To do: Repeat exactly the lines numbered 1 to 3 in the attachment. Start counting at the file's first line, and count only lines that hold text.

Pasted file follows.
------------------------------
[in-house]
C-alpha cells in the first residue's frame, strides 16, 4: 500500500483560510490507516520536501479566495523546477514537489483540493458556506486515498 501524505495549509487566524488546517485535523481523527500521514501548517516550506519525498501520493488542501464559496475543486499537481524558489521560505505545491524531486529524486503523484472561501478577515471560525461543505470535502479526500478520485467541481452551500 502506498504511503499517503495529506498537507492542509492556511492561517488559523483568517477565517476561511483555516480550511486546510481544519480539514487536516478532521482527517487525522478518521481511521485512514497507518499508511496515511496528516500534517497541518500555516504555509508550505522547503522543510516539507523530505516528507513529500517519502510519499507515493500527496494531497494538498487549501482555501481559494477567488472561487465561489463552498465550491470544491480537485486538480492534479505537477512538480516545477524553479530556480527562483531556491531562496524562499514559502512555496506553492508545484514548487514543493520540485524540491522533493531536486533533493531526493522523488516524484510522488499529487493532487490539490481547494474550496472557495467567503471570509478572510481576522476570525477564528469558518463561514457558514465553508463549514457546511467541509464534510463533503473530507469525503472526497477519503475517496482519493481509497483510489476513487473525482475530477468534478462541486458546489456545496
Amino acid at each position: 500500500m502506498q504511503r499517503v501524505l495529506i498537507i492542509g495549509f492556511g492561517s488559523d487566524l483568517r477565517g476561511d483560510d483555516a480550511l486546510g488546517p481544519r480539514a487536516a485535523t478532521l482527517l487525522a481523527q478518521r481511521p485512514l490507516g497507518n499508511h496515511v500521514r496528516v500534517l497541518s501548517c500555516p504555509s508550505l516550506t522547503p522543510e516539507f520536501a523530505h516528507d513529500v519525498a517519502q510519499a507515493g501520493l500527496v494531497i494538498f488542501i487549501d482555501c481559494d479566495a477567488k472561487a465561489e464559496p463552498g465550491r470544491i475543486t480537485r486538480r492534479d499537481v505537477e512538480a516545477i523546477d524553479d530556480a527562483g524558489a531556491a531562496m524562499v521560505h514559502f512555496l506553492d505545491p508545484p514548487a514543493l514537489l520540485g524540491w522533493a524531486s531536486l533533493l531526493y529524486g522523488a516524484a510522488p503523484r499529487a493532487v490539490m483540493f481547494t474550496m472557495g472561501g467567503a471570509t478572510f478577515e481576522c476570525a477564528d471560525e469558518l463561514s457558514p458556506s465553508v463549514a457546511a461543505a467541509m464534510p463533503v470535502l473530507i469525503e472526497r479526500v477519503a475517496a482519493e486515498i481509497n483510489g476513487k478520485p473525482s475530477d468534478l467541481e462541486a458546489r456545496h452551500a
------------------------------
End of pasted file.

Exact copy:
[in-house]
C-alpha cells in the first residue's frame, strides 16, 4: 500500500483560510490507516520536501479566495523546477514537489483540493458556506486515498 501524505495549509487566524488546517485535523481523527500521514501548517516550506519525498501520493488542501464559496475543486499537481524558489521560505505545491524531486529524486503523484472561501478577515471560525461543505470535502479526500478520485467541481452551500 502506498504511503499517503495529506498537507492542509492556511492561517488559523483568517477565517476561511483555516480550511486546510481544519480539514487536516478532521482527517487525522478518521481511521485512514497507518499508511496515511496528516500534517497541518500555516504555509508550505522547503522543510516539507523530505516528507513529500517519502510519499507515493500527496494531497494538498487549501482555501481559494477567488472561487465561489463552498465550491470544491480537485486538480492534479505537477512538480516545477524553479530556480527562483531556491531562496524562499514559502512555496506553492508545484514548487514543493520540485524540491522533493531536486533533493531526493522523488516524484510522488499529487493532487490539490481547494474550496472557495467567503471570509478572510481576522476570525477564528469558518463561514457558514465553508463549514457546511467541509464534510463533503473530507469525503472526497477519503475517496482519493481509497483510489476513487473525482475530477468534478462541486458546489456545496
Amino acid at each position: 500500500m502506498q504511503r499517503v501524505l495529506i498537507i492542509g495549509f492556511g492561517s488559523d487566524l483568517r477565517g476561511d483560510d483555516a480550511l486546510g488546517p481544519r480539514a487536516a485535523t478532521l482527517l487525522a481523527q478518521r481511521p485512514l490507516g497507518n499508511h496515511v500521514r496528516v500534517l497541518s501548517c500555516p504555509s508550505l516550506t522547503p522543510e516539507f520536501a523530505h516528507d513529500v519525498a517519502q510519499a507515493g501520493l500527496v494531497i494538498f488542501i487549501d482555501c481559494d479566495a477567488k472561487a465561489e464559496p463552498g465550491r470544491i475543486t480537485r486538480r492534479d499537481v505537477e512538480a516545477i523546477d524553479d530556480a527562483g524558489a531556491a531562496m524562499v521560505h514559502f512555496l506553492d505545491p508545484p514548487a514543493l514537489l520540485g524540491w522533493a524531486s531536486l533533493l531526493y529524486g522523488a516524484a510522488p503523484r499529487a493532487v490539490m483540493f481547494t474550496m472557495g472561501g467567503a471570509t478572510f478577515e481576522c476570525a477564528d471560525e469558518l463561514s457558514p458556506s465553508v463549514a457546511a461543505a467541509m464534510p463533503v470535502l473530507i469525503e472526497r479526500v477519503a475517496a482519493e486515498i481509497n483510489g476513487k478520485p473525482s475530477d468534478l467541481e462541486a458546489r456545496h452551500a